American adults take fewer daily steps than their counterparts in Switzerland, Australia and Japan, according to research published in the Oct. 2010 Medicine & Science in Sports & Exercise, the official journal of the American College of Sports Medicine. While adults in western Australia, Japan and Switzerland averaged 9,695, 7,168 and 9,650 daily steps, respectively, this new study found that U.S. adults lag far behind, averaging just 5,117 steps per day.
The study, titled "Pedometer-Measured Physical Activity and Health Behaviors in U.S. Adults," gathered step data from 1,136 U.S. adults who varied in age, gender and geographic location. Researchers compared the step results with data from similar studies conducted in Australia, Japan and Switzerland to conclude that Americans are far less physically active than individuals from other developed countries.
In order to shrink this ever-widening fitness gap and match the physical activity levels of Australian, Japanese and Swiss adults, experts recommend that U.S. adults add 30 to 40 minutes of walking to their physical activity regimen each day.
"The health benefits of walking are under-appreciated," said Dr. David R. Bassett, Jr., the lead author of this study. "Even modest amounts of walking, if performed on a daily basis, can help to maintain a healthy body weight."
The study's findings offer key reasons why obesity rates are much higher in the United States than in other developed countries. In the past ten years, Australia, Japan and Switzerland have reported obesity rates of 16 percent, 3 percent and 8 percent, respectively. In the United States, however, a whopping 34 percent of adults are obese, defined as having a body mass index (BMI) greater than or equal to 30.
"The results of our study are reasonably consistent with data from surveys of travel behavior," said Dr. Bassett. "In Switzerland and Japan, a much higher percentage of trips are taken by walking, compared to the United States. This is reflected in their greater daily step counts, and the additional walking seems to have an enormous public health benefit for those countries."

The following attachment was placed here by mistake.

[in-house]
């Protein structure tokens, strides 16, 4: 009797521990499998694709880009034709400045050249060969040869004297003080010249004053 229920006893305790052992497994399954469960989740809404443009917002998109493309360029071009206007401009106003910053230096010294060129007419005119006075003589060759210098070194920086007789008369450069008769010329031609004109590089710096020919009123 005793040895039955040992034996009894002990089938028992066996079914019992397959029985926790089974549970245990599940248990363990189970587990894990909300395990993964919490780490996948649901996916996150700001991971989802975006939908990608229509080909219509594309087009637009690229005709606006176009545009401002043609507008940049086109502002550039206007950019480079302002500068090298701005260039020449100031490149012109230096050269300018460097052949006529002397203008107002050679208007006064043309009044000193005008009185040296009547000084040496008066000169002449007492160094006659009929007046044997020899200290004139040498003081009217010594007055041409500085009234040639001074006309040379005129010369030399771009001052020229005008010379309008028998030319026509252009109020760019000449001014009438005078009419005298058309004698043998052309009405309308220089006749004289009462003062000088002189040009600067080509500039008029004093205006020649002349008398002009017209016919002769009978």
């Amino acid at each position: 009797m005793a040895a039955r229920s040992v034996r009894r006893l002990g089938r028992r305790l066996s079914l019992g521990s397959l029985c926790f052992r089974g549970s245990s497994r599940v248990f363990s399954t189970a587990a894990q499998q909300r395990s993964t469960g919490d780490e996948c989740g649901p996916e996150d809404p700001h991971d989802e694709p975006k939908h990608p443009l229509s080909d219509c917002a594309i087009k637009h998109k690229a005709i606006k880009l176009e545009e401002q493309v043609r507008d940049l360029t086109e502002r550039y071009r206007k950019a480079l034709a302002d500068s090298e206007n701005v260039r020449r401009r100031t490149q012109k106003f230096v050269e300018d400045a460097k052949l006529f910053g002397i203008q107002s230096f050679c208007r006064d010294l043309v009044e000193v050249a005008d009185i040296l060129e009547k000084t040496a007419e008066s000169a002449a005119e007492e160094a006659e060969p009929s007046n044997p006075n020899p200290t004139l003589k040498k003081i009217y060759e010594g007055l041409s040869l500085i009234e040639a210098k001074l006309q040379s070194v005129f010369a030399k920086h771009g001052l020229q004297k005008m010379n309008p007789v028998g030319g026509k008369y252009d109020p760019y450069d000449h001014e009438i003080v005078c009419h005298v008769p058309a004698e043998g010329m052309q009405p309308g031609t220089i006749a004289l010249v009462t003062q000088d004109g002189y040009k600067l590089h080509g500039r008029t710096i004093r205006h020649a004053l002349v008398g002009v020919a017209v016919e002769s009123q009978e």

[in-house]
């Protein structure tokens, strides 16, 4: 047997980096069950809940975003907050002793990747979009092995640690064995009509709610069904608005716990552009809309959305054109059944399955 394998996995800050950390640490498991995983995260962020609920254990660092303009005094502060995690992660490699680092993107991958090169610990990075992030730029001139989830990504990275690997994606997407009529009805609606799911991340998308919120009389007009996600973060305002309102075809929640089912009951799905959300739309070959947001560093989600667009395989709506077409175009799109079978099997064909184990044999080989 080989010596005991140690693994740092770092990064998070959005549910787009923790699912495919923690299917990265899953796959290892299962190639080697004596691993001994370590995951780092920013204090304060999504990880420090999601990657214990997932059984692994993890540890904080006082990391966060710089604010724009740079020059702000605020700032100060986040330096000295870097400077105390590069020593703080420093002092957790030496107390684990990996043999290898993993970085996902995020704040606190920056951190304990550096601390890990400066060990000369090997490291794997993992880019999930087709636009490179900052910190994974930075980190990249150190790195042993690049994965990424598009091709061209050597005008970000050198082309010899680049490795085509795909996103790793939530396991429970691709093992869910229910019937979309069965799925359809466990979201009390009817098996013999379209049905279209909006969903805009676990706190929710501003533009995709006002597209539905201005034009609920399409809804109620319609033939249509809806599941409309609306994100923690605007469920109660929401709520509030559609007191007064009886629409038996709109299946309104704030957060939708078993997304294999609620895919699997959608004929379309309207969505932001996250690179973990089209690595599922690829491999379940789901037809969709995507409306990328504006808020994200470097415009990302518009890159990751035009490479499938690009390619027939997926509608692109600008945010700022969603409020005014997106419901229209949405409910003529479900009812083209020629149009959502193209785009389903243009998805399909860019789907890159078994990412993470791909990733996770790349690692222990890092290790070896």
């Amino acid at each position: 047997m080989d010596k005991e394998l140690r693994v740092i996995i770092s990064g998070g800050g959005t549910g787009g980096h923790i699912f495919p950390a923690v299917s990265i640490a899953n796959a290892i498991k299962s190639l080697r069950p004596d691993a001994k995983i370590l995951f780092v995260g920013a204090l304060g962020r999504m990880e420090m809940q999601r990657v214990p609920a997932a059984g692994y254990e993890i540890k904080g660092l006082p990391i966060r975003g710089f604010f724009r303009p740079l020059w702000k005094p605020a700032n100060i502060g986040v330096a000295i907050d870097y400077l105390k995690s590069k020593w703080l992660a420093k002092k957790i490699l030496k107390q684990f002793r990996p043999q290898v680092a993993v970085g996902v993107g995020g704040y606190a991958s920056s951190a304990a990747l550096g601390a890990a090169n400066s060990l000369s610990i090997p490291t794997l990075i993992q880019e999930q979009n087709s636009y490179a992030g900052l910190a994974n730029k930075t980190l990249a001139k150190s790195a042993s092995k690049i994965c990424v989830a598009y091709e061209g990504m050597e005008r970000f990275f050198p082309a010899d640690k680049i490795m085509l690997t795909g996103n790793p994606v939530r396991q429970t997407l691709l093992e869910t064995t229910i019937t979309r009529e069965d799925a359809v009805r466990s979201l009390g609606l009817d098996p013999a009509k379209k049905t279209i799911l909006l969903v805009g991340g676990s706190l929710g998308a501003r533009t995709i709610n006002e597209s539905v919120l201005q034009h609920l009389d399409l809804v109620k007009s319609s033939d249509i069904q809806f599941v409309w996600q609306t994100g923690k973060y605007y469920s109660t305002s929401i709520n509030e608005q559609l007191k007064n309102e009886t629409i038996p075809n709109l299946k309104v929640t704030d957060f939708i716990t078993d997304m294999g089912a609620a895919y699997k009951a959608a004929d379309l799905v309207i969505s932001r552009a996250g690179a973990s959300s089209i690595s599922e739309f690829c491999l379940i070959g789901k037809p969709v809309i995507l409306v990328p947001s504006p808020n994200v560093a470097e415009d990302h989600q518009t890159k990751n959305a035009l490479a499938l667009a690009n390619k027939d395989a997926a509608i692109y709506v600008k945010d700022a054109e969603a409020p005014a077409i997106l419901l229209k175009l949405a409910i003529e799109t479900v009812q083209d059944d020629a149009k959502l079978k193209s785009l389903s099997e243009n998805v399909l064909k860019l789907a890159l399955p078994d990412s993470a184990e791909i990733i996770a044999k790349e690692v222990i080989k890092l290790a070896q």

In addition to comparing American physical activity levels with other countries, the study also compared participants to each other. The study also found that, on average, American men take more steps than American women. While male participants averaged 5,340 steps per day, female participants averaged only 4,912 steps per day. Additionally, single participants accumulated significantly more steps (averaging 6,076) than married or widowed participants (averaging 4,793 and 3,394 respectively).
Participants in this survey first completed an online interview that recorded their attitudes and behaviors relating to physical activity, nutrition and health. Participants then received pedometers with instructions for use and were instructed to wear the pedometer for all waking hours for two consecutive days and to submit their step results via an online survey.
The American College of Sports Medicine is the largest sports medicine and exercise science organization in the world. More than 40,000 international, national, and regional members and certified professionals are dedicated to advancing and integrating scientific research to provide educational and practical applications of exercise science and sports medicine.
Medicine & Science in Sports & Exercise® is the official journal of the American College of Sports Medicine, and is available from Lippincott Williams & Wilkins at 1-800-638-6423. For a complete copy of the research paper (Vol. 42, No. 10, pages 1819-1825) or to speak with a leading sports medicine expert on the topic, contact the Department of Communications and Public Information at 317-637-9200 ext. 127 or 133. Visit ACSM online at www.acsm.org.
The conclusions outlined in this news release are those of the researchers only, and should not be construed as an official statement of the American College of Sports Medicine.
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